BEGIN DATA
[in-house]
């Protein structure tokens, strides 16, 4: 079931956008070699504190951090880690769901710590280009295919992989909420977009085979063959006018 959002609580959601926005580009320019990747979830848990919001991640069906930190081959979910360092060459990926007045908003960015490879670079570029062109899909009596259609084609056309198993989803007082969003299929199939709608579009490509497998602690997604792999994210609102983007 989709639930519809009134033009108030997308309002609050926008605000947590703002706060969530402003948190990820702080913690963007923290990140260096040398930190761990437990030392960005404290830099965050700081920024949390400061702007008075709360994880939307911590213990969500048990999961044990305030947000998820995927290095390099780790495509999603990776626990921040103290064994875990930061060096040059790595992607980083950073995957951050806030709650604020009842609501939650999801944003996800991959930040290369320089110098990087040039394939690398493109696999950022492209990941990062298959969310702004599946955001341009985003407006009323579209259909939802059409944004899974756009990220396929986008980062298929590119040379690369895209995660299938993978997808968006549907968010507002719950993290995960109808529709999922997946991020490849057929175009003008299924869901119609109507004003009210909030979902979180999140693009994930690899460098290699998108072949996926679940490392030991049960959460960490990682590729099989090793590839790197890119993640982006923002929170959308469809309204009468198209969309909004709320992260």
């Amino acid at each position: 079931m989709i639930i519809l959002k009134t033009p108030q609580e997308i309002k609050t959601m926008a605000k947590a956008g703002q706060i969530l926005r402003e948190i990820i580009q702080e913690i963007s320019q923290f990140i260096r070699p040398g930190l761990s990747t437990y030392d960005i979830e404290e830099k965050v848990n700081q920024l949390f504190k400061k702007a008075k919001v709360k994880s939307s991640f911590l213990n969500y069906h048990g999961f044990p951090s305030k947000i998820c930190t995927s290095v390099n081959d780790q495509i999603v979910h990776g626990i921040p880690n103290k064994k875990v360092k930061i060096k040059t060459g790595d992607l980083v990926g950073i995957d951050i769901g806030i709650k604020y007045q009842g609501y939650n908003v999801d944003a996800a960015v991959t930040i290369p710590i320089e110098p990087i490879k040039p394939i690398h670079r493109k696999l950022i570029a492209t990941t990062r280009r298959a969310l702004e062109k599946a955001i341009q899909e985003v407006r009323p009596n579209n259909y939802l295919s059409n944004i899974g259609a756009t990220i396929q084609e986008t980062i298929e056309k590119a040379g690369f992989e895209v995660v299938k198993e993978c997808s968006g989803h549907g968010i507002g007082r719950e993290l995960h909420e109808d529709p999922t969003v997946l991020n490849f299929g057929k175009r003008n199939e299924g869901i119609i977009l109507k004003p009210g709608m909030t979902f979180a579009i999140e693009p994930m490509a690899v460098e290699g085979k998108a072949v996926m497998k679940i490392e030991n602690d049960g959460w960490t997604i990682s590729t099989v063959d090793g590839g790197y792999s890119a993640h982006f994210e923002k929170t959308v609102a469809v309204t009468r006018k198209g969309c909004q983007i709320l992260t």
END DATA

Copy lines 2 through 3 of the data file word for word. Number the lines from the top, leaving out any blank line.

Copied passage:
């Protein structure tokens, strides 16, 4: 079931956008070699504190951090880690769901710590280009295919992989909420977009085979063959006018 959002609580959601926005580009320019990747979830848990919001991640069906930190081959979910360092060459990926007045908003960015490879670079570029062109899909009596259609084609056309198993989803007082969003299929199939709608579009490509497998602690997604792999994210609102983007 989709639930519809009134033009108030997308309002609050926008605000947590703002706060969530402003948190990820702080913690963007923290990140260096040398930190761990437990030392960005404290830099965050700081920024949390400061702007008075709360994880939307911590213990969500048990999961044990305030947000998820995927290095390099780790495509999603990776626990921040103290064994875990930061060096040059790595992607980083950073995957951050806030709650604020009842609501939650999801944003996800991959930040290369320089110098990087040039394939690398493109696999950022492209990941990062298959969310702004599946955001341009985003407006009323579209259909939802059409944004899974756009990220396929986008980062298929590119040379690369895209995660299938993978997808968006549907968010507002719950993290995960109808529709999922997946991020490849057929175009003008299924869901119609109507004003009210909030979902979180999140693009994930690899460098290699998108072949996926679940490392030991049960959460960490990682590729099989090793590839790197890119993640982006923002929170959308469809309204009468198209969309909004709320992260």
């Amino acid at each position: 079931m989709i639930i519809l959002k009134t033009p108030q609580e997308i309002k609050t959601m926008a605000k947590a956008g703002q706060i969530l926005r402003e948190i990820i580009q702080e913690i963007s320019q923290f990140i260096r070699p040398g930190l761990s990747t437990y030392d960005i979830e404290e830099k965050v848990n700081q920024l949390f504190k400061k702007a008075k919001v709360k994880s939307s991640f911590l213990n969500y069906h048990g999961f044990p951090s305030k947000i998820c930190t995927s290095v390099n081959d780790q495509i999603v979910h990776g626990i921040p880690n103290k064994k875990v360092k930061i060096k040059t060459g790595d992607l980083v990926g950073i995957d951050i769901g806030i709650k604020y007045q009842g609501y939650n908003v999801d944003a996800a960015v991959t930040i290369p710590i320089e110098p990087i490879k040039p394939i690398h670079r493109k696999l950022i570029a492209t990941t990062r280009r298959a969310l702004e062109k599946a955001i341009q899909e985003v407006r009323p009596n579209n259909y939802l295919s059409n944004i899974g259609a756009t990220i396929q084609e986008t980062i298929e056309k590119a040379g690369f992989e895209v995660v299938k198993e993978c997808s968006g989803h549907g968010i507002g007082r719950e993290l995960h909420e109808d529709p999922t969003v997946l991020n490849f299929g057929k175009r003008n199939e299924g869901i119609i977009l109507k004003p009210g709608m909030t979902f979180a579009i999140e693009p994930m490509a690899v460098e290699g085979k998108a072949v996926m497998k679940i490392e030991n602690d049960g959460w960490t997604i990682s590729t099989v063959d090793g590839g790197y792999s890119a993640h982006f994210e923002k929170t959308v609102a469809v309204t009468r006018k198209g969309c909004q983007i709320l992260t």